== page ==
Application of the Mixture Rule
 Tier 1Tier 2Tier 3
CarcinogensGroundwaterGroundwaterGroundwater
Soil
NoncarcinogensGroundwaterGroundwater
Soil
Groundwater
Soil

 

 General Summary of Soil Compositing and Averaging
Migration to Groundwater Route1

Sample Type

Number of Samples

Sample Compositing

Sample Averaging2

Comments

Sampling for non-VOCs

At a minimum, 2 borings per 0.5 acre. The samples are to be collected every 2 feet, beginning from 6 inches below the ground surface.

Yes

Yes

All compositing or averaging must be done within the same borehole. At least one sample must be collected from the zone of contamination, and samples are to be collected through the zone of contamination. Samples obtained at or below the water table cannot be used for compositing or averaging.

Sampling for VOCs

No

Yes

 

 


Inhalation and Ingestion Routes1

Sample Type

Number of Samples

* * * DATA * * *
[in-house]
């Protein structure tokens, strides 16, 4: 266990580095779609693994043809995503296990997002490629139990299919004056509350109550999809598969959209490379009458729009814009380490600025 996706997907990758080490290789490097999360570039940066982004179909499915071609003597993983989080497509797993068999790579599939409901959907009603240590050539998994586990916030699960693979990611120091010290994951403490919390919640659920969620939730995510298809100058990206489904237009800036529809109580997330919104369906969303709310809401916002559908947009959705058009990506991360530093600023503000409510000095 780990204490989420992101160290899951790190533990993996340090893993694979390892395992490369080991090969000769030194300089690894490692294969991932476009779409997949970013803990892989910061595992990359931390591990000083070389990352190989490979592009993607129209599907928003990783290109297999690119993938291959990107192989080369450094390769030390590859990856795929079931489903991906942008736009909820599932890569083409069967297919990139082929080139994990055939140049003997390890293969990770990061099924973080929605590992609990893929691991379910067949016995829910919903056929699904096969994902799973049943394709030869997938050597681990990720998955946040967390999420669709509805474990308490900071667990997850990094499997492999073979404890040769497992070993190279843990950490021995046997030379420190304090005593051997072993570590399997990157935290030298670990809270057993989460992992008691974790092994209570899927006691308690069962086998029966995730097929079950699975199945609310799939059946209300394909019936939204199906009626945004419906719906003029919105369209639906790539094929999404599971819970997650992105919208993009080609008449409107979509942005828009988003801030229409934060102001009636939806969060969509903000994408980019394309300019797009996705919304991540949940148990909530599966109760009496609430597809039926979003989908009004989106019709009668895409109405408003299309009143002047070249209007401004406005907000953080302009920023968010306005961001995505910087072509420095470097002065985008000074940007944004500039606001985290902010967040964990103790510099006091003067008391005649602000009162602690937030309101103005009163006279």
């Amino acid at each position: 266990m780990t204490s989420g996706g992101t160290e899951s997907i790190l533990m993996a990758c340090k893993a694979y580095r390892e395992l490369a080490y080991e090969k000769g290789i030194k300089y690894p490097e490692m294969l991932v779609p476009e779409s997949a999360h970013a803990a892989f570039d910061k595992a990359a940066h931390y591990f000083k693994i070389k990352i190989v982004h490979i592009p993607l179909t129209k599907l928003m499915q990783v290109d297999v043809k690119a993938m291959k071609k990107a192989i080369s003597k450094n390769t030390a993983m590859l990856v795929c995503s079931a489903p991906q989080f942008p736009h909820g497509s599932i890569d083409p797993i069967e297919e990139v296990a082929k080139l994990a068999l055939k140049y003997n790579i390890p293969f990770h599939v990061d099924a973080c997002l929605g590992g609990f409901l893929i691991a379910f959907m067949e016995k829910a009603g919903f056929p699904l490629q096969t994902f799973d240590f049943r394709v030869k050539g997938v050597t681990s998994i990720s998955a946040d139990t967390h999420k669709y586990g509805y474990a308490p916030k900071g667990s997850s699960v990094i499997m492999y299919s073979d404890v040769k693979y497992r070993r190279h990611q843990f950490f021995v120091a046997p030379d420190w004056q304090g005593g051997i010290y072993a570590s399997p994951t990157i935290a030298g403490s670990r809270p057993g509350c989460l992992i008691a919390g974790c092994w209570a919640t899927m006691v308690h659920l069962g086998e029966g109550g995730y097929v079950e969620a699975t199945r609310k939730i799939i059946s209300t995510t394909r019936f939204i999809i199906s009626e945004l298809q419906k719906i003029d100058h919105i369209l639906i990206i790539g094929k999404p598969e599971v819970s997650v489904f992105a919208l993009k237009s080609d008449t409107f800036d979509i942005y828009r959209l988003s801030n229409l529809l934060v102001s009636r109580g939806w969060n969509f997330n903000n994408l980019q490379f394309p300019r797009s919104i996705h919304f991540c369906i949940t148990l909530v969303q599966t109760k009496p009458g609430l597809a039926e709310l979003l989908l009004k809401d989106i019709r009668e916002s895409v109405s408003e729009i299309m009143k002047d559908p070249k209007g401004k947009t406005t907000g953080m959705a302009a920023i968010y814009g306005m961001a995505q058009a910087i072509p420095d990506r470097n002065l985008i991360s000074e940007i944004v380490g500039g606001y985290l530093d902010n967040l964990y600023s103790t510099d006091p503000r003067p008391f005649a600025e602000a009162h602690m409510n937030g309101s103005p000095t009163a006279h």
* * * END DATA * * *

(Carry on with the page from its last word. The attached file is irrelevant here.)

Sample Compositing

Sample Averaging2

Comments

Sampling for non-VOCs

Program and site specific

Yes3

Program and site specific

Samples must be collected within the contaminated area.

Sampling for VOCs

No

  1. These guidelines are not intended to prescribe a sampling protocol for a site investigation.
  2. Laboratory sample results reported as "non-detect" or "below detection limits" must be included in the averaging calculation at a value equal to one-half of the reported analytical detection limit for the contaminant.
  3. Neither sample compositing nor averaging are allowed under the construction worker scenario.